Chapter 27. Running a Busy Site

Tips on growing from a small website

As the chapter on installation requirements explains: There are no specific hardware requirements for a LiveJournal installation, but Apache/mod_perl and MySQL can utilize a lot of memory very quickly. Determining the right amount of processor speed, storage space, and RAM depends on how busy your LiveJournal installation will be. A simple rule of thumb to remember is that posts and comments drive site traffic, not necessarily the presence of more users.

As your site grows, move MySQL onto its own (physical) server. MySQL will benefit from the extra memory, as will Apache/mod_perl.

Consider putting static content, such as images, on a subdomain attached to another server: Look at using a webserver like thttpd[o], lighttpd[o], Perlbal or a minimal Apache setup without mod_perl, (for serving the static content residing on a separate server; LiveJournal requires Apache). There is little benefit in running CPU-expensive mod_perl & Apache processes just for serving images.

If you are not able to do that, tweak your LiveJournal configuration so images are under a different port, like, and run another webserver daemon instance on that port (not just a virtual host inside a <VirtualHost> container, another instance of the Apache daemon — virtual hosts would use mod_perl).

Use appropriate values for Apache directives like MaxRequestsPerChild and MaxClients, based on your hardware and traffic.

Scaling for large sites

Maintaining a busy database-backed website involves more skills than you need if you are running a small installation for development-only or for a small group of friends. You should consider employing a systems administrator to look after the servers. This chapter is intended to point to a few resources for information on running a large, scalable installation.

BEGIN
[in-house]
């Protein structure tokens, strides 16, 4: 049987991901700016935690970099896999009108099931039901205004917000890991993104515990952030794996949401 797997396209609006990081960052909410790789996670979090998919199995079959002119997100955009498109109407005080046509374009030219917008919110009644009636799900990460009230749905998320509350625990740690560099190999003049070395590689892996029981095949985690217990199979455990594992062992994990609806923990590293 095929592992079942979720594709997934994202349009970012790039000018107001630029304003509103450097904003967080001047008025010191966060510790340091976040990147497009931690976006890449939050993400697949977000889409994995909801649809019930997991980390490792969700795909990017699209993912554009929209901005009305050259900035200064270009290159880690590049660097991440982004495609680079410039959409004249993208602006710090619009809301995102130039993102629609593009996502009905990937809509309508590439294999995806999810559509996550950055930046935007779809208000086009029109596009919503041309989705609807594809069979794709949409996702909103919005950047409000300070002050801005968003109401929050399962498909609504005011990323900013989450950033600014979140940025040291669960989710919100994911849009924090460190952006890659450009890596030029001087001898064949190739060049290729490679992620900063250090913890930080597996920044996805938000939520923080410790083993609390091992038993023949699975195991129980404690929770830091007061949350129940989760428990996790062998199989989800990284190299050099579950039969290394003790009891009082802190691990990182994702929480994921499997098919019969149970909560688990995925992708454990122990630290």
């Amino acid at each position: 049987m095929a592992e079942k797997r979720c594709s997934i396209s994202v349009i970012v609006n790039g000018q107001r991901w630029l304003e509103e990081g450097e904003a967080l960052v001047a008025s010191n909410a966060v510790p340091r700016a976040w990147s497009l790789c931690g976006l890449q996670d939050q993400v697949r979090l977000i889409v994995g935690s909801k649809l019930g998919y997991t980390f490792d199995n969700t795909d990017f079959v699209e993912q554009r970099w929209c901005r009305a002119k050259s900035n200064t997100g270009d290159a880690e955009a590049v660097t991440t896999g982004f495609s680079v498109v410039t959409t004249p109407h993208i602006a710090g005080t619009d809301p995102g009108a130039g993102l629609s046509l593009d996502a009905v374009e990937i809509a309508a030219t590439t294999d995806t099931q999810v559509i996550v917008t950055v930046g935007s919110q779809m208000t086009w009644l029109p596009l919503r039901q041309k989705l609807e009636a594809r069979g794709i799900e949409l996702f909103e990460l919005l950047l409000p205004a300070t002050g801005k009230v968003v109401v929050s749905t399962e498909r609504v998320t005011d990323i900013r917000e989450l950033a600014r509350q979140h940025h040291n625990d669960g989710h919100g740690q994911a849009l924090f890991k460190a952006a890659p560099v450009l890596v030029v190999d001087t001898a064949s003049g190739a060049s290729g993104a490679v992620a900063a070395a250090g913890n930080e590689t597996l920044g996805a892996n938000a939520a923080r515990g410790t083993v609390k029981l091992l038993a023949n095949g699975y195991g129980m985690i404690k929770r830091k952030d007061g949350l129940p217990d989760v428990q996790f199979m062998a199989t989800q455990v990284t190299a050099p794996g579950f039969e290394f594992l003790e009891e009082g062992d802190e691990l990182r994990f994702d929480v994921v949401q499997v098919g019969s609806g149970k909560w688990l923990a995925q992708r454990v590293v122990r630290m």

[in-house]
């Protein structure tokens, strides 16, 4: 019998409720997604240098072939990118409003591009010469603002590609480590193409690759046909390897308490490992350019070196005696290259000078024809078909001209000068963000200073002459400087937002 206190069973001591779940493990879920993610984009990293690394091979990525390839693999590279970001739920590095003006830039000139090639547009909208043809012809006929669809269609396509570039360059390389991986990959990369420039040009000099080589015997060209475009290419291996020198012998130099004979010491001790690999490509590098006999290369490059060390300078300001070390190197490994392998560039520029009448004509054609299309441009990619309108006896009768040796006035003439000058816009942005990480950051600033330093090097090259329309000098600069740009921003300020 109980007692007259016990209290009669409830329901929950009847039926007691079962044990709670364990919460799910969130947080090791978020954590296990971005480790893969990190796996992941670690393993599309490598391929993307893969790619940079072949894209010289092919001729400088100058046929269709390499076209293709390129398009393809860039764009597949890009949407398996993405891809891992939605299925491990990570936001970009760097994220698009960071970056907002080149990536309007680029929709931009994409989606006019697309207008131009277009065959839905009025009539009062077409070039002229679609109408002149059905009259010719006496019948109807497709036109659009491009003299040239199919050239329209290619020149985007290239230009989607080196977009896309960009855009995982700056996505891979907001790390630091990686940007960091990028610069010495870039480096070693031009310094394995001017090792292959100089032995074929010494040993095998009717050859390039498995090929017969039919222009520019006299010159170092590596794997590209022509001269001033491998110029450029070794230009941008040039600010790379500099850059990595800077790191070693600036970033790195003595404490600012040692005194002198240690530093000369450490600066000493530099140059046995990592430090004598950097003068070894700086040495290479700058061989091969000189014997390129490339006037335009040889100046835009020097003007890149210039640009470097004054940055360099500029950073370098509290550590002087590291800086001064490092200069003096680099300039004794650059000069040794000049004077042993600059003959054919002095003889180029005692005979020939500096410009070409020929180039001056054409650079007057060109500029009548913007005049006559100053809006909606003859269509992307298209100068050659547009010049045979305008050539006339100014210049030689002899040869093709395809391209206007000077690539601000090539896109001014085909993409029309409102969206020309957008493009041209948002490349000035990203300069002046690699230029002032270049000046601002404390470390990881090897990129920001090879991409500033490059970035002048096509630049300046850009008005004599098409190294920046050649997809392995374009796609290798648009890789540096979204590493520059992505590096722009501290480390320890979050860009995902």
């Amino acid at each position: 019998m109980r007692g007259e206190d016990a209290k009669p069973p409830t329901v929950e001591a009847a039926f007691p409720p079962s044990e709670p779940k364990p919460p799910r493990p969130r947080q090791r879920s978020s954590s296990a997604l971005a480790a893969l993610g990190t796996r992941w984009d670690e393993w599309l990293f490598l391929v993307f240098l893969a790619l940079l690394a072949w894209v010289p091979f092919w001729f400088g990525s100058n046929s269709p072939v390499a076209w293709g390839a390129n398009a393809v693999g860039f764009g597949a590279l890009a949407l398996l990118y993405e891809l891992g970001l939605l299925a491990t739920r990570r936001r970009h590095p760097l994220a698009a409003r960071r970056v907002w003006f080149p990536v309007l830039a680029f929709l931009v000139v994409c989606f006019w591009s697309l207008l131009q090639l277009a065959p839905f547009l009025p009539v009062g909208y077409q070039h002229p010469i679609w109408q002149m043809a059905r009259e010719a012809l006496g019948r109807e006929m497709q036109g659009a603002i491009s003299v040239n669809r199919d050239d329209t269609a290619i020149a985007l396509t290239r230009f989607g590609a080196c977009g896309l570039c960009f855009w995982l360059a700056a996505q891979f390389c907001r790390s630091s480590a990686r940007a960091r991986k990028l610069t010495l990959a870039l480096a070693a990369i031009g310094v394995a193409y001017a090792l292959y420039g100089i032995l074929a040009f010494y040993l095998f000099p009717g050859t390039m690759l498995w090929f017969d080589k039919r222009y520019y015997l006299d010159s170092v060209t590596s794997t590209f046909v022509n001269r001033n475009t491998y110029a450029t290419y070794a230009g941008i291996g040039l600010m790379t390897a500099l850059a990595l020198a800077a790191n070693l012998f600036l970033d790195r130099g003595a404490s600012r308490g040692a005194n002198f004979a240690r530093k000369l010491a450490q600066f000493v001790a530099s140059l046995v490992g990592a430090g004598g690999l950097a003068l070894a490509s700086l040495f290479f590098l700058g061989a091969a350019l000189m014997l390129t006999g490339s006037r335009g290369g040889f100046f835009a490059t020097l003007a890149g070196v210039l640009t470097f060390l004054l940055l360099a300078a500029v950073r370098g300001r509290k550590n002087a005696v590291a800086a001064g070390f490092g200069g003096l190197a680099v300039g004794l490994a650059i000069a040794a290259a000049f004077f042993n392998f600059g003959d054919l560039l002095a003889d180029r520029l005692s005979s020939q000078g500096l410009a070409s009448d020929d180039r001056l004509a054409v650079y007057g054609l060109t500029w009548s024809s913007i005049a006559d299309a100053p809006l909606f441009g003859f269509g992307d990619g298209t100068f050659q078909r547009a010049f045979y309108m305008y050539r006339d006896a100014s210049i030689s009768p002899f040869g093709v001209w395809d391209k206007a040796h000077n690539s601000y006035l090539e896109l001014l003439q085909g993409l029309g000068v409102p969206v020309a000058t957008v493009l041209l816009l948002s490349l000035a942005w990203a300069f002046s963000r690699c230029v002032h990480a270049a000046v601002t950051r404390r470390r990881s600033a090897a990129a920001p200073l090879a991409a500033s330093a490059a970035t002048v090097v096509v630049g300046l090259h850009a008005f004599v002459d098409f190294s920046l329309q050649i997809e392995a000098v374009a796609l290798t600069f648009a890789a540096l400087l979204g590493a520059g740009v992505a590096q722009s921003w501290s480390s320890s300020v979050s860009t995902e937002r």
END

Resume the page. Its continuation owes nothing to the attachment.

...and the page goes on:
Brad Fitzpatrick, the original creator of LiveJournal, has given presentations about LiveJournal/ infrastructure and scaling, at technical conferences. You can find slides/other materials on the Danga Interactive[o] website.

You can find information about database master-master cluster replication through a search engine; some introductory information is MySQL Master-Master Replication Tutorial[o].

memcached was created so instead of relying on disk reads which are expensive (slow), the installation could use memory more (cheap, fast). Unsurprisingly, memcached requires memory (RAM). To give you an idea, the amount of RAM available on for memcached was 40GB, in late 2003. The amount of accounts “active in some way” at that time was in excess of 1.9 million, from a total of approximately 4.8 million total accounts. The default memcached setting for maximum amount of memory to use for object storage is 64 megabytes. Smaller needs call for less memory.

Information about memcached is available on the Danga Interactive[o] site.